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Questioning for Learning

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  1. Questioning for Learning What are your questions for?

  2. Q? Purpose Revisit an important everyday teaching behaviour Examine what questions are used for now Students’ ways of knowing Question categories and effects on student engagement and learning Mindful about questions the questions you use and the effects on student engagement and learning

  3. What do you use questions for? To find out what students know To clarify what students mean (or think) To stretch students beyond their present understanding To prompt them to think deeper, further… To encourage them to justify what they think

  4. What can questions do for learners? Generate new understandings from existing knowledge Improve critical thinking Improve problem solving Become aware of learning needs Arouse curiosity

  5. A Meaningful Interlude

  6. Bloom’s Taxonomy Three domains of learning • Cognitive (knowledge and intellectual skills) • Psychomotor (physical skills) • Affective (feelings and attitudes)

  7. (Lake, 2004)

  8. Question types • Closed Questions • requiring a single correct answer (Lake, 2005) • Diagnostic • What do you know? • Open Questions • requiring the learner to combine pieces of information and formulate an answer (Lake, 2005) • Exploratory • How do you know (it)?

  9. Bloom’s simplified Recall and understand information Application of recalled knowledge in a new context Problem analysis and creating solutions What kind of questions elicit thinking at the different levels?

  10. Questions at different levels • Memory Recall: • What is normal blood pressure for a healthy 80-year-old male?” • define-identify-list-name • Comprehension: • How would you differentiate between an urticarial and vasculitic rash?” • Compare/contrast- explain- give an example of… • Application (apply knowledge to new problem – extrapolation) • Would it be appropriate to prescribe an anti depressant in this lady’s case? • calculate-decide- predict-solve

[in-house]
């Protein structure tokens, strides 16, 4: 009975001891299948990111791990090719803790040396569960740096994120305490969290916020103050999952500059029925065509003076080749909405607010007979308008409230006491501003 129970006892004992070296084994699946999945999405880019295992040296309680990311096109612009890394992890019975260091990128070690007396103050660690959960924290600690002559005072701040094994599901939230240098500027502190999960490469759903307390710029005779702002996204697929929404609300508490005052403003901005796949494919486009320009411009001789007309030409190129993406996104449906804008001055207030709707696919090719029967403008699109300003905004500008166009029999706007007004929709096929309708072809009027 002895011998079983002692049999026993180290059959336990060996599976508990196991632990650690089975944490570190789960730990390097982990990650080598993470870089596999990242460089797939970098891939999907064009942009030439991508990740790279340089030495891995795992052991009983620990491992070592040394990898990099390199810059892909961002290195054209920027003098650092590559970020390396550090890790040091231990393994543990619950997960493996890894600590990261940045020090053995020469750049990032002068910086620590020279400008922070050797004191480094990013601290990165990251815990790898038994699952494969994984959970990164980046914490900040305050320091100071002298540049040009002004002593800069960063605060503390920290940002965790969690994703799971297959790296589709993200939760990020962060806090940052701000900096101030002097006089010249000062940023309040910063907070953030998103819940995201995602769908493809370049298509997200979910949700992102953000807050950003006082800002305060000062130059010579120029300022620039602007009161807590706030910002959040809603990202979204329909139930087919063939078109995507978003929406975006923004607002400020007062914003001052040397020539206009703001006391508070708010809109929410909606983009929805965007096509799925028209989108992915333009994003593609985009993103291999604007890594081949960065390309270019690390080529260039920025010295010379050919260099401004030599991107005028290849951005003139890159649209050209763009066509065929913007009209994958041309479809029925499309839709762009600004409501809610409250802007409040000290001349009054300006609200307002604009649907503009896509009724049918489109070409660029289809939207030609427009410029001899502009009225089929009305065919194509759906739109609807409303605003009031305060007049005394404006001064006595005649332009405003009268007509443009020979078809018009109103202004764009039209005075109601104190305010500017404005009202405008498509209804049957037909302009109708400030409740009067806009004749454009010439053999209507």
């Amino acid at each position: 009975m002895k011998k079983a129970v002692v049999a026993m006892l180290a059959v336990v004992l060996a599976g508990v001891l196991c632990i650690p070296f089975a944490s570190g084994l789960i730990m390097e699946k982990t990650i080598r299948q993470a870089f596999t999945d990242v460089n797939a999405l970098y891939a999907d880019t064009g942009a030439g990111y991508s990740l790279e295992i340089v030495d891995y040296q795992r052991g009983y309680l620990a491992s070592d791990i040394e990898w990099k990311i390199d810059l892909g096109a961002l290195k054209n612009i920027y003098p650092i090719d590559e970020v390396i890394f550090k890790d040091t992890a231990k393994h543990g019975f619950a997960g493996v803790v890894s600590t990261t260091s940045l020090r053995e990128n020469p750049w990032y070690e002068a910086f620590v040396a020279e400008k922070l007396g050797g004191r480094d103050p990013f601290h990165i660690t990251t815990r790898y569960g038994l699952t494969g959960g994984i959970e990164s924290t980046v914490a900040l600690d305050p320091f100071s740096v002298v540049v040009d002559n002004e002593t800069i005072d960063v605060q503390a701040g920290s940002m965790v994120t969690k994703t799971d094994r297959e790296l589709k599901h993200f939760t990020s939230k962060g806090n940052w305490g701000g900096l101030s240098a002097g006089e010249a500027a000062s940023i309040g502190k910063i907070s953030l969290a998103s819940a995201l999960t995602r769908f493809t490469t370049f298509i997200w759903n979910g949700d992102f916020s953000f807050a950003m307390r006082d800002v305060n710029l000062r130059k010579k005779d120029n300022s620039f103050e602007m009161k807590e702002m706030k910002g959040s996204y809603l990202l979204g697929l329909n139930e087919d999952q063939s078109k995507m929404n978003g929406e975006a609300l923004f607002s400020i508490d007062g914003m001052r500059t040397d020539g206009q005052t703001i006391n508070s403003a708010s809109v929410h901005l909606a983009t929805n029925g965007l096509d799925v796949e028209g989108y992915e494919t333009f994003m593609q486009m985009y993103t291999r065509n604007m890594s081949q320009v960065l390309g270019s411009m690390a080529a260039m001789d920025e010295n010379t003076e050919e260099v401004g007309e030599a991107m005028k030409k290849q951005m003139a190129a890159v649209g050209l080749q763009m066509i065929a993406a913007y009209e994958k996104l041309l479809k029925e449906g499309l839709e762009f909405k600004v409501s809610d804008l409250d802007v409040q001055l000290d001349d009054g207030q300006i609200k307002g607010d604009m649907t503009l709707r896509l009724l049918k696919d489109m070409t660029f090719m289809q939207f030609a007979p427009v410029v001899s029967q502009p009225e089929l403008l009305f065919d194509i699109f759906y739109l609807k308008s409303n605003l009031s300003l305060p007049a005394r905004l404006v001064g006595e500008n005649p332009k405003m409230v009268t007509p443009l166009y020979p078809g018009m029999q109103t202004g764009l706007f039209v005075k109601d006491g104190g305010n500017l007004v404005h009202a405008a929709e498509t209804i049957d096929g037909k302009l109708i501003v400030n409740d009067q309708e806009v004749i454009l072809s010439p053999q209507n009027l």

11. Questions at different levels • Analysis (looking at parts of the problem) • “What are the benefits and risks of prescribing a diuretic for a patient with her condition?” • analyse-distinguish-does the evidence support-summarize-select • Synthesis (learner has to assemble a solution/answer) • Develop a treatment plan for this patient . . ..” • create-compose-construct-design-develop-plan-propose • Evaluation (make judgements) • How do you think the patient has responded to….? • appraise-assess-critique-evaluate-judge-support

  12. Questions x purpose • Checking knowledge (does the student know/understand?) • Describe how a diuretic drug works to reduce blood pressure • Clarifying (helps the student to organise his/her thinking) • What kind of exercise were you thinking about when you said . . .?”

  13. Questions x purpose • Extension(Stretch the students beyond their answer) • You are correct, but what if this patient had diabetes?” • Prompting(supporting the student who gives a weak answer) • How might her Phx of gastrojejunostomy influence treatment success?” • Justification (does student really understand therapeutic rationale, pathophysiology etc?) • What are the features in the patient’s medical history that led you to your conclusion?”

  14. Do no harm! • Ensure safe environment • Start with closed questions to check prior knowledge and move on to open questions to stimulate higher order thinking • If you have time plan some questions that stimulate thinking at higher levels • Stick to lower level questions if embarrassment likely • Save higher order and more speculative questions for debriefing and reflection in a safe environment

  15. Student engagement Wait 10 seconds for an answer Pick respondents at random Follow up wrong answer with a lower level or exploratory question Avoid giving cues to the answer in your questions Avoid situations in which students have to guess what’s in your head

  16. So…….. • Be mindful of the question strategies that you use • Use them to: • Diagnose knowledge and understanding • Challenge prior knowledge and assumptions • Probe thinking • Justify responses • Extend from specific to alternative / general • Elaborate i.e.create new links and relationships • Support the student’s construction of knowledge • Create an environment where students feel safe to perform their knowledge!